Regolith as a raw material supplier
Water could be retrieved from the regolith on the Moon even if there were no ice formations. This is because, as was recently discovered by spectrometer data from the Lunar Reconnaissance Orbiter, water is bonded to the rock as hydroxyl (OH) practically everywhere on the lunar surface. This trapped water is also located away from the lunar poles, making it a more accommodating site for a lunar outpost than the polar craters.
NASA’s Goddard Space Flight Center scientist William Farrell says that after being blasted by the solar wind, every rock on the Moon has the potential to generate water. According to the findings of his group, this bound water is produced by a chemical process in the regolith. Oxygen-containing minerals in lunar rock have their connections broken by the solar wind’s intense energy. Since reactive oxygen radicals are created, they may “grab” hydrogen from their surroundings to form hydroxyl.
Oxygen and water from the lunar soil
How, therefore, might this potentially hydrous rock be mined for potable water? Again, researchers showed that solar heat was crucial on a mock journey to Hawaii. At temperatures of around 900 degrees Fahrenheit, the regolith-like volcanic dust began to shine. Furthermore, passing hydrogen or methane across it causes it to react with the oxygen in the regolith to produce water. NASA estimates that 119 grams of water may be recovered from one kilogram of the most abundant lunar mineral, ilmenite (FeTiO3).
As a useful byproduct, the astronauts’ breathing air’s oxygen may be extracted from the regolith using this method. When water vapor is produced during heating, it must be separated back into its original hydrogen and oxygen components. One kilogram of ilmenite could provide enough oxygen for 106 grams of breathing space, at least in principle. However, studies are currently being conducted to ascertain which approach is most appropriate and how oxygen and water may be created using the fewest resources and the least amount of energy.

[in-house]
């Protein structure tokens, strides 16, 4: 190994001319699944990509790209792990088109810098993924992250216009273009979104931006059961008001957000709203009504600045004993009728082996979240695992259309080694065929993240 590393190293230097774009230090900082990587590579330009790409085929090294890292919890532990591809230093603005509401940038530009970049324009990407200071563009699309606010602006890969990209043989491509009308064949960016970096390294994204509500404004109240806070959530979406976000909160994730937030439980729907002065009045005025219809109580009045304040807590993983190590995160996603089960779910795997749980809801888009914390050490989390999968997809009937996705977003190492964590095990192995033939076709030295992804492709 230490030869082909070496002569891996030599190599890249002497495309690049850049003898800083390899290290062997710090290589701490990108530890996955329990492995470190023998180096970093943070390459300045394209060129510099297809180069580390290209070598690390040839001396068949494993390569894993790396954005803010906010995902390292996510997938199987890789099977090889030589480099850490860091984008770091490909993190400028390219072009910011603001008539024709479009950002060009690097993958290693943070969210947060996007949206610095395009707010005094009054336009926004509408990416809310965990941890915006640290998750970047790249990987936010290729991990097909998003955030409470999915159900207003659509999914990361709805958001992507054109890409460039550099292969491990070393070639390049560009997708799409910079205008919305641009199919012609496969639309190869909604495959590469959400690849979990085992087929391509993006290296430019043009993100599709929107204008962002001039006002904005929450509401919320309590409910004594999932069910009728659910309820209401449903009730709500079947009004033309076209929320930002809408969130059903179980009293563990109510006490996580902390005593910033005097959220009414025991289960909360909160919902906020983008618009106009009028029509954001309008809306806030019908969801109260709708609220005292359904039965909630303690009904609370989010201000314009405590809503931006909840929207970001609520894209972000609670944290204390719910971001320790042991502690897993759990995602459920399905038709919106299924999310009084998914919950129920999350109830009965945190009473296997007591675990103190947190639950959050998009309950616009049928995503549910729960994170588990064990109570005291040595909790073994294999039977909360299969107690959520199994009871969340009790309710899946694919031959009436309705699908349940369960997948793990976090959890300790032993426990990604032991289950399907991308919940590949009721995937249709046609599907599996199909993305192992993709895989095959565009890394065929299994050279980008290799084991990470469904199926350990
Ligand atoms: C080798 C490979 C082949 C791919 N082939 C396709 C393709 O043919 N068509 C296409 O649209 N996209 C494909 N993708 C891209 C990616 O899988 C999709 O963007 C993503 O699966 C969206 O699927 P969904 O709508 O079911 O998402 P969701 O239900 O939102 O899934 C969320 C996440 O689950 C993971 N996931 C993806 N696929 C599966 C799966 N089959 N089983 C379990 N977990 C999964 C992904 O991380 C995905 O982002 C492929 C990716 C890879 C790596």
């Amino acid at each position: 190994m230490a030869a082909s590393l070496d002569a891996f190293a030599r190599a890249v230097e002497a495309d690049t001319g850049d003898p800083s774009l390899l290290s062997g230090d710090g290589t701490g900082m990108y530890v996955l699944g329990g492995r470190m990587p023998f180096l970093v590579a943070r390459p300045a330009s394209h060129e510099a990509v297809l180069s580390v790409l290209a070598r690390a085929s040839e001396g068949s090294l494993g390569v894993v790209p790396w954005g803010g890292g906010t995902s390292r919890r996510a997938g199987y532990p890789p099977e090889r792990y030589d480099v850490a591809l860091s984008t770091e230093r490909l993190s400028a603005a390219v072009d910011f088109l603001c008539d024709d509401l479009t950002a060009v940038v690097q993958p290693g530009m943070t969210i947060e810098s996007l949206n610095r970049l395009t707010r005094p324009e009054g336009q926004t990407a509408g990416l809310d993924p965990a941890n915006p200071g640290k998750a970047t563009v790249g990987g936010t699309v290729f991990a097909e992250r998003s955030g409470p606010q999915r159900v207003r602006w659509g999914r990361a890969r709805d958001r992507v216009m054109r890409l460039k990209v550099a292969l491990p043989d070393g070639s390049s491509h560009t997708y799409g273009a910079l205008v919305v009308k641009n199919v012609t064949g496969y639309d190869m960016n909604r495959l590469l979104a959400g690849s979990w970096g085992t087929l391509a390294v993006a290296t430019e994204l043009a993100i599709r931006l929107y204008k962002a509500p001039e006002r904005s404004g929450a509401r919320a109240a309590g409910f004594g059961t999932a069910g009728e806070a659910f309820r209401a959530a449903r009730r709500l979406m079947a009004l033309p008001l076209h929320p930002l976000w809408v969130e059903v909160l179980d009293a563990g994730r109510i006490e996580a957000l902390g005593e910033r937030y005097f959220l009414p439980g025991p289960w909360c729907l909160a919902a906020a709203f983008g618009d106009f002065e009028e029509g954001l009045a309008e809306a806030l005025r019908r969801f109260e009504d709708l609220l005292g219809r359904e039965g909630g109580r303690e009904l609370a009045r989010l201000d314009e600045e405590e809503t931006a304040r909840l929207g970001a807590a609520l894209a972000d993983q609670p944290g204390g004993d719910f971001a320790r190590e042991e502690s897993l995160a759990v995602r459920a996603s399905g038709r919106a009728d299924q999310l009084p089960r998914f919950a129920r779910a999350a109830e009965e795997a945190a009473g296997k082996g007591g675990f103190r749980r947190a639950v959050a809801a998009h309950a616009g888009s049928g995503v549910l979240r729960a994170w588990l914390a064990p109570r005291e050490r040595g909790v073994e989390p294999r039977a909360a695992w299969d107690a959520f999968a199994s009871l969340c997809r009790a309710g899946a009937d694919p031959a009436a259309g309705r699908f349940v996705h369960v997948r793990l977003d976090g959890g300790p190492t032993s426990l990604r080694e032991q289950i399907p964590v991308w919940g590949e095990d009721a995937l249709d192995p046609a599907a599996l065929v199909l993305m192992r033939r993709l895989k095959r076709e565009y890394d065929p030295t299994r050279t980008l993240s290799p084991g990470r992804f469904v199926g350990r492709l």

Electricity and fuel
Generating power on the Moon
A lunar outpost needs its own power plant if its inhabitants are to survive. Electricity is essential for astronauts because it powers their heaters, lights, and other electronic gear. They should be able to use local resources to produce fuel for the landing shuttles and lunar vehicles.
Electricity from the Sun
Sunlight is a simple and effective way to get energy. Photovoltaic systems have a long history of usage in space exploration, and the Moon is a suitable location for them. The catch is, however: Since one lunar day is equivalent to 29 Earth days, the Moon is always in the dark for two weeks when the Sun isn’t available to provide energy. Aside from that, the Earth sometimes shuts out the Sun for a few hours during solar eclipses, which happen several times a year.